|Uh, shouldn't he have a desk or something?|
It’s no secret that lots of women love Mad Men, and not just because Don Draper is such a handsome devil. Sure, the show focuses mostly on the swaggering Don. But it also depicts the struggles of numerous female characters as they bump up against the obstacles and issues faced by women at the time, most notably those of secretary-turned-copywriter Peggy Olson as she tries to make it in the boys club that was the advertising world of the 50s and 60s. Meanwhile, the show’s happy homemaker, Betty Draper (now Betty Francis), is about as far from happy as you can get, her life a perfect illustration of Betty Friedan’s critique of the emptiness at the heart of the lives of many middle-class stay-at-home moms of the time.
It’s no wonder that historian Stephanie Coontz has described Mad Men as “TV’s most feminist show,” and no wonder why the show is so popular with the feminist women in my life.(Not to mention with me.)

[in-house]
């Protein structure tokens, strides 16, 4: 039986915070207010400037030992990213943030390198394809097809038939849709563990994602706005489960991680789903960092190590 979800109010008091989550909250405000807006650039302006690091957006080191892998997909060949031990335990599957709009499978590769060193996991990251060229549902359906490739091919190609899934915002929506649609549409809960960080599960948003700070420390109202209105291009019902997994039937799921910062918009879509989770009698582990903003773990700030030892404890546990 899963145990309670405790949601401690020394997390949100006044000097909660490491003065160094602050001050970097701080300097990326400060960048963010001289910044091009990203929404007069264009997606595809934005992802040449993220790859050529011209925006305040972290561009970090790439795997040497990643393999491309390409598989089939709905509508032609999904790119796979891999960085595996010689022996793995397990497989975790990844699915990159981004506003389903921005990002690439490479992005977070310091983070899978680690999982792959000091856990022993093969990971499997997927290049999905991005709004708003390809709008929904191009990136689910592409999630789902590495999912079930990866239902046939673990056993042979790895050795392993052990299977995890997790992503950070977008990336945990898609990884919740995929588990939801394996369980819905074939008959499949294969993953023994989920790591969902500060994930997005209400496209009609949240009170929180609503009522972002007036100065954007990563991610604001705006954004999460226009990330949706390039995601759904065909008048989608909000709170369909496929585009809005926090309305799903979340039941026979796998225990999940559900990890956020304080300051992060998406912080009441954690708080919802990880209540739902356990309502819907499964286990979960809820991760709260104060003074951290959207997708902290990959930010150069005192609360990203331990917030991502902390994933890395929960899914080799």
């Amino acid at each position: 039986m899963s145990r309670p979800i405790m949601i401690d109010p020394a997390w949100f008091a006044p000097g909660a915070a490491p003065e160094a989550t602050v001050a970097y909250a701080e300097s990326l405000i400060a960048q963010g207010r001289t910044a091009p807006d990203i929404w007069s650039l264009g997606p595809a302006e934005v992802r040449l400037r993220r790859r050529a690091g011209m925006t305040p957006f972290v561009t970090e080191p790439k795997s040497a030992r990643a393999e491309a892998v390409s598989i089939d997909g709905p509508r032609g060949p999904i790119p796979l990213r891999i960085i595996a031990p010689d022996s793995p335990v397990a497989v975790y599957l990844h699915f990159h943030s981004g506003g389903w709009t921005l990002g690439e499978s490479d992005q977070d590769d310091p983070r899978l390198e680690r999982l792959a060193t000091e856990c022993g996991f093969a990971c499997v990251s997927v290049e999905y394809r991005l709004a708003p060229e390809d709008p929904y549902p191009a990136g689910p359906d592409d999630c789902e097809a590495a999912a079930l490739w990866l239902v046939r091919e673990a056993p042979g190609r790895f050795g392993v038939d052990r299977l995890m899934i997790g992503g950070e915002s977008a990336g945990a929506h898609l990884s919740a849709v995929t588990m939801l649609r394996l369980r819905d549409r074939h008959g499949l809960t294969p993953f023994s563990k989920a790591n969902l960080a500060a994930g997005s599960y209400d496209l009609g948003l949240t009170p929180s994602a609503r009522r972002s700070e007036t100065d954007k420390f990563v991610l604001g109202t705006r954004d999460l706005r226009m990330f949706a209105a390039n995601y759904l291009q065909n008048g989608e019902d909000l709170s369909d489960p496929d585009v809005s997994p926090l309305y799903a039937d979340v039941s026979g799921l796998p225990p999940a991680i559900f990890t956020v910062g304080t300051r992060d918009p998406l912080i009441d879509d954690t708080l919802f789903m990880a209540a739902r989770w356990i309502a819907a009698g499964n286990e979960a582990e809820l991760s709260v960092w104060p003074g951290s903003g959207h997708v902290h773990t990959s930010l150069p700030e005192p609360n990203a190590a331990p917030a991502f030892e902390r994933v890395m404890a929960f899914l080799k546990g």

Just don’t tell any of this to Uncle Elmer, a regular commenter over on The Spearhead. He’s evidently never seen the show, but feels confident he knows why feminists love it so much:
Feminists ... have a huge forbidden woodie for the “50s”. They simply cannot get enough 50s imagery and its thinly veiled implication that women should stay at home, know how to run a household, and lavishly support their man so he can go out and bring back the bacon.
I’m betting a lot of lez-couples have a secret “50s room” in their McMansion (or remodeled Brownstone) where they can act out these suppressed urges. The props must be breathtaking.
Uh, yeah. As Amanda Marcotte recently observed,“[w]hen you believe that we live in a female-dominated world where straight men are the most oppressed class, it tends to make you wrong about pretty much everything.”
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